The third type of plea is the trial of the charges in which the accused, who face several counts, can plead guilty to fewer charges. The charges should not be the same: the prosecutor may drop all charges or charges in exchange for a guilty plea on the remaining charges. Since counting negotiations apply only to accused people facing multiple counts, this is the least common form of haggling. In Japan, oral arguments were previously prohibited by law, although sources reported that prosecutors were illegally offering oral arguments to the accused in exchange for their confessions.     Author Martin Yant speaks of the use of coercion in oral arguments: plea agreements have been limited in Germany.  However, an admission of guilt in the German criminal proceedings is not exactly equivalent.  In 2009, in a case in which it was questioned whether evidence of a plea in the United States was permitted in a Danish criminal trial (297/2008 H), the Supreme Court of Denmark (Danish: Hejesteret) unanimously ruled that the oral arguments were excellent. under Danish law, but that witnesses can testify independently in the specific case (provided that the trial considers the possibility to be false or, at the very least, influenced by the advantages of the plea).  However, the Supreme Court has indicated that Danish law contains mechanisms similar to oral arguments, such as. B 10 of the Danish Penal Code (Danish: penalfeloven), which stipulates that a sentence can be reduced if the offender provides an offence that contributes to the resolution of another crime committed by others, or .
23 bis of the Danish Competition Act (Danish: konkurrenceloven), which stipulates that someone may ask to avoid a fine or criminal prosecution for participation in an agreement if it provides information on the cartel that the authorities cannot make at this stage.   The introduction in 2004 of a limited form of pleas (appearance on prior admission of guilt or CRPC, often summarized as pleading guilty) was highly controversial in France. Under this system, the Crown could offer suspects of relatively minor offences a maximum sentence of one year in prison; agreement, if accepted, had to be accepted by a judge. Opponents, usually lawyers and left-wing political parties, argued that the arguments would seriously violate the rights of the defence, the long-standing constitutional right to the presumption of innocence, the rights of suspects in custody and the right to a fair trial. Poland has also adopted a limited form of advocacy, which applies only to minor offences (no more than 10 years` imprisonment). The procedure is referred to as a “voluntary submission to a sentence” and allows the court to render an agreed sentence without verifying the evidence, which significantly shortens the trial. There are certain concrete conditions that must be met at the same time: a plea, also known as advocacy or advocacy, is an alternative and consensual method of regulating criminal proceedings. A plea agreement means the resolution of a dispute without trial, where the defendant agrees to plead guilty in exchange for a lesser charge, a lighter sentence or the dismissal of certain related charges. (Article 209 of Georgia`s Code of Criminal Procedure) Plea`s bargains were rare in early American history. The judges seemed surprised when the accused offered to plead guilty, and they tried to convince them to go to court.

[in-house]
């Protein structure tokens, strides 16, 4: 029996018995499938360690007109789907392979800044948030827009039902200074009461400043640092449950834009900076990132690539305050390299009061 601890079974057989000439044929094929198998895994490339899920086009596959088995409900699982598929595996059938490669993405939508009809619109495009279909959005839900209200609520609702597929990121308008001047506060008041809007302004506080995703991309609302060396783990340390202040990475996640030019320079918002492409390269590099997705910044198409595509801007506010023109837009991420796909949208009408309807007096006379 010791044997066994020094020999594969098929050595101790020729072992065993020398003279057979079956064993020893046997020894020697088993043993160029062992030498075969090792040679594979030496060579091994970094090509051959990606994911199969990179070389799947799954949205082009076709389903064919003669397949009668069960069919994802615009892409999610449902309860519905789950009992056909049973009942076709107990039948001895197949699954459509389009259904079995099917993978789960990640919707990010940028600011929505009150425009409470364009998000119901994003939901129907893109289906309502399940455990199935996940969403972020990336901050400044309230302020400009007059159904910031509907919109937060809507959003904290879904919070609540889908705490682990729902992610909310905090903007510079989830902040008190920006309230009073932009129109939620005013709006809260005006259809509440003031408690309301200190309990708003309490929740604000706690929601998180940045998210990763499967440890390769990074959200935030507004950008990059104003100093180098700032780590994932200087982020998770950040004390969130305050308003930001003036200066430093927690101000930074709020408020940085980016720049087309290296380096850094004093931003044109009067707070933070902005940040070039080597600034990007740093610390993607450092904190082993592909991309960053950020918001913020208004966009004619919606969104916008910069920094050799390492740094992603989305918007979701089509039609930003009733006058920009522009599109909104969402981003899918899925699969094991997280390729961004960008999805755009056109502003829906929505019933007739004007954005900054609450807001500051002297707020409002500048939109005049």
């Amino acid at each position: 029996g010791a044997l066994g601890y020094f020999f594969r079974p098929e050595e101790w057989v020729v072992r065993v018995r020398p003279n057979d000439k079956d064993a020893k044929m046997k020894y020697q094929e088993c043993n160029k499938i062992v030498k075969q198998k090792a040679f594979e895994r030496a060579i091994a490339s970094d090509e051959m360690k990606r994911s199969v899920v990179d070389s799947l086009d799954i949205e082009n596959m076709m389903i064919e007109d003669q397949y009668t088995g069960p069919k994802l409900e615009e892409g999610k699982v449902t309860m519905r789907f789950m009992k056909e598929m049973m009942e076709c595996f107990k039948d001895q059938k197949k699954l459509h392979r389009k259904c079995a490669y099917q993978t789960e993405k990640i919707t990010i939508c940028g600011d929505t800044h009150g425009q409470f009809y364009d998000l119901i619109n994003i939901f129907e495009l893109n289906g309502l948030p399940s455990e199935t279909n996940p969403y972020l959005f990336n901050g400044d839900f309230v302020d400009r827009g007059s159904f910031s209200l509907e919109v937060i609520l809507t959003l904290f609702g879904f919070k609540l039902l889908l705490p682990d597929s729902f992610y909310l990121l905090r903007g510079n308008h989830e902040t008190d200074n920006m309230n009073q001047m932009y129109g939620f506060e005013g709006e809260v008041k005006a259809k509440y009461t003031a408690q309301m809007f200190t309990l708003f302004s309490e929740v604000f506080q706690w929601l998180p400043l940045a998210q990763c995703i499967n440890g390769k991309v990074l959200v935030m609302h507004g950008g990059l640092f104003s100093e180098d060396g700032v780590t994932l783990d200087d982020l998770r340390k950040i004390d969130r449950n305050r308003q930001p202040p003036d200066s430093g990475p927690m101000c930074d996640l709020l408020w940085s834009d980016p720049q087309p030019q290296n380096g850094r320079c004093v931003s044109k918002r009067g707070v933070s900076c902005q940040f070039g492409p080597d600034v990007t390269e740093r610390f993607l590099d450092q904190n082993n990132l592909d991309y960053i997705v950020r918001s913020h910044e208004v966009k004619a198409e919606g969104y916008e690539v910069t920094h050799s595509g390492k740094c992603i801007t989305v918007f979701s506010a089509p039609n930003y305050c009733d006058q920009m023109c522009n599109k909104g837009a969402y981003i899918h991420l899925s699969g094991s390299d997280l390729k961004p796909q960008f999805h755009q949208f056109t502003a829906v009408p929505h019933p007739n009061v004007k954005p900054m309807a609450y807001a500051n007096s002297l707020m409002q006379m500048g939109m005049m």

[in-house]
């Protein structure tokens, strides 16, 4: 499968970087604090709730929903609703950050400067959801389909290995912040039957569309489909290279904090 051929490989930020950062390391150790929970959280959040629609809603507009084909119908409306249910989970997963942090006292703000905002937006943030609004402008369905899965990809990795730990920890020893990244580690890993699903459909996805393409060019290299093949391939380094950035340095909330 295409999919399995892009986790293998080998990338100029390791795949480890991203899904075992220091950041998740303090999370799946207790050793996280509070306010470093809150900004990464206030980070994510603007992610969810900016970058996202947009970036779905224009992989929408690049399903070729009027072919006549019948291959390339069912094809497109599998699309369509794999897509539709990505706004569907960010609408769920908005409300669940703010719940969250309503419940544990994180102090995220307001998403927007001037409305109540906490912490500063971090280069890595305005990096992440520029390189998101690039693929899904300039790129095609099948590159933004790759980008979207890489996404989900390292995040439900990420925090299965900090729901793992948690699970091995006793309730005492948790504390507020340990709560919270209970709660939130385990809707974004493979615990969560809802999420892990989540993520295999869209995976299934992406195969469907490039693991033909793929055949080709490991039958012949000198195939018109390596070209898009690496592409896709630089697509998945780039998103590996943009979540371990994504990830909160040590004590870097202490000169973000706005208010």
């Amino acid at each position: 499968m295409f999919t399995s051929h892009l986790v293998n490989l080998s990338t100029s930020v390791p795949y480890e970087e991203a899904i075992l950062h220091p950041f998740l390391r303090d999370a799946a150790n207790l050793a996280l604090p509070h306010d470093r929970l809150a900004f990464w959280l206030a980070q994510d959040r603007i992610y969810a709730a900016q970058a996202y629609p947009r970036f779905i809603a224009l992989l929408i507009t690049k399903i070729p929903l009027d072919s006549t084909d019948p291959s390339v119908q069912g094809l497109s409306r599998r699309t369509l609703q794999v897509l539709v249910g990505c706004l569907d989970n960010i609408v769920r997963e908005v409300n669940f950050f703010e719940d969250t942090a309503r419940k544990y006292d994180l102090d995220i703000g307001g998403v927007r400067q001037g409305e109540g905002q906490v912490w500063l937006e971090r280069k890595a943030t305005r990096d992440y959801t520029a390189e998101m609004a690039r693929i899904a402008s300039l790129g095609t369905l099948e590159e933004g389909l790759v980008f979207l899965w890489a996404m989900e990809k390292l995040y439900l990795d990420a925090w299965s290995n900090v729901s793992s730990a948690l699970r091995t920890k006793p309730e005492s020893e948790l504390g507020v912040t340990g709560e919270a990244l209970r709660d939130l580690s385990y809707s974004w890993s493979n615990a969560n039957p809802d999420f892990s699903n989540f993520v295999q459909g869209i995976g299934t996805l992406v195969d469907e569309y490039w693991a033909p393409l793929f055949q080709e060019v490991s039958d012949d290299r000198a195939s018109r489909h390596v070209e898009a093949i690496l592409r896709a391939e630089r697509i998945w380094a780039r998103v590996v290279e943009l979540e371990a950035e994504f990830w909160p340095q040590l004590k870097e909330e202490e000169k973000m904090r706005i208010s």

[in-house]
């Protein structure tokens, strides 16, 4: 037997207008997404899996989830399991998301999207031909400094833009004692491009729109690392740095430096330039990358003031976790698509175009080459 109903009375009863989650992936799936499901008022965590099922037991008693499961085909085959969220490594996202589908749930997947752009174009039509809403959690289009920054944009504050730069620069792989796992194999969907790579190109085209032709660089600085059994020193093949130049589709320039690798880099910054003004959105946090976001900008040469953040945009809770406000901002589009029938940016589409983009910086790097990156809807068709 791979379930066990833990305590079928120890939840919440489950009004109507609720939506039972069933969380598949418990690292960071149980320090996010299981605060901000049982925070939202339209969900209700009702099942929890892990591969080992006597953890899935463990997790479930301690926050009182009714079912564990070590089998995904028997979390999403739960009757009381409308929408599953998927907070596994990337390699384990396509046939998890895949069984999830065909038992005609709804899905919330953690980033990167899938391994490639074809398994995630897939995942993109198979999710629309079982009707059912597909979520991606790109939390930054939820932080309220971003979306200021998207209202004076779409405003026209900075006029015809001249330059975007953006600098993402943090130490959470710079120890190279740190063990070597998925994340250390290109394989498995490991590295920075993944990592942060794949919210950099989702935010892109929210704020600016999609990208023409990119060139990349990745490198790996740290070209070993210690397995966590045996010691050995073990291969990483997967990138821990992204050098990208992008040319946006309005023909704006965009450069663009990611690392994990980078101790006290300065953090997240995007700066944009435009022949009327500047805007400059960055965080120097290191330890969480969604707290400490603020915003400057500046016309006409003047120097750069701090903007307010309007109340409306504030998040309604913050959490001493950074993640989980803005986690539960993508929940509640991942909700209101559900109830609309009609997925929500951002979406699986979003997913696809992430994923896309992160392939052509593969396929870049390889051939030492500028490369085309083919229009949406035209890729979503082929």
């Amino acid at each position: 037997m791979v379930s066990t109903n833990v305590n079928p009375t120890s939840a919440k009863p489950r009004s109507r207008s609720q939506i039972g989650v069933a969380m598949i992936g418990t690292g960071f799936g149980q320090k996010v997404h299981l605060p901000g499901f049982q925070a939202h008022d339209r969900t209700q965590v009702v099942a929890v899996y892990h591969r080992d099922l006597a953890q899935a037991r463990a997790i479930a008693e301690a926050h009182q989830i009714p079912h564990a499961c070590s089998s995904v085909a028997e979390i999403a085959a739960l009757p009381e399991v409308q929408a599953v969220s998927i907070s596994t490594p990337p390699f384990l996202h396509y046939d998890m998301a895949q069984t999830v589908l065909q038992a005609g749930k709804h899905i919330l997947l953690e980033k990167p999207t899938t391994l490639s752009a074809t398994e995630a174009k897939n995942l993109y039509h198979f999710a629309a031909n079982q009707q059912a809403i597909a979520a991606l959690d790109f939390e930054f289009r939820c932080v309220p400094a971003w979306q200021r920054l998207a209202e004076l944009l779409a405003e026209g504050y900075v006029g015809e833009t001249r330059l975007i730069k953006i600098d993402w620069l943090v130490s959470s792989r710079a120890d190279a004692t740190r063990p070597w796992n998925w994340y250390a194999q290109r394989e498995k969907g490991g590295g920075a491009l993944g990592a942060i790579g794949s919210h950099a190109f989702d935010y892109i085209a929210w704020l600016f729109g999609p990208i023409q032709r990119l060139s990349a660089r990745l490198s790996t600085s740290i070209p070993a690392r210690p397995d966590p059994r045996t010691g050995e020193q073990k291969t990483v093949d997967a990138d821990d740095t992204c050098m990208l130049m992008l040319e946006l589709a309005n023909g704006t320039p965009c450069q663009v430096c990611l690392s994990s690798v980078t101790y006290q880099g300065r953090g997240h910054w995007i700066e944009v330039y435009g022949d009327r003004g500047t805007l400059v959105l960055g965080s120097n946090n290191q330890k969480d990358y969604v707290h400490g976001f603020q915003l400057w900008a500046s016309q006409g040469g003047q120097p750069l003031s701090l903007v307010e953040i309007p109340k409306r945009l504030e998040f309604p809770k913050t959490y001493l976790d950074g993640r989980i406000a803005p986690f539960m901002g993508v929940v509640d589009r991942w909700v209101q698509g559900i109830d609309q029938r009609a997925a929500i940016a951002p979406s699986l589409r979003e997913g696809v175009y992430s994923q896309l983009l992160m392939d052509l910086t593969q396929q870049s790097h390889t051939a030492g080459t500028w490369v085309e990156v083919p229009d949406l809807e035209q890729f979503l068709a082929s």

In 1832, however, oral arguments became commonplace in Boston, when violations of public regulations could be expected to be less severe if they pleaded guilty. Until 1850, the practice had spread to the courts, and it became a routine for the accused to plead guilty in exchange for the dismissal of certain charges or other agreements agreed with the prosecutor. Perhaps the first systematic use of plea bargains, Boston`s bargains were usually for victimless offenses, so the prosecutor ignored the concerns of the victims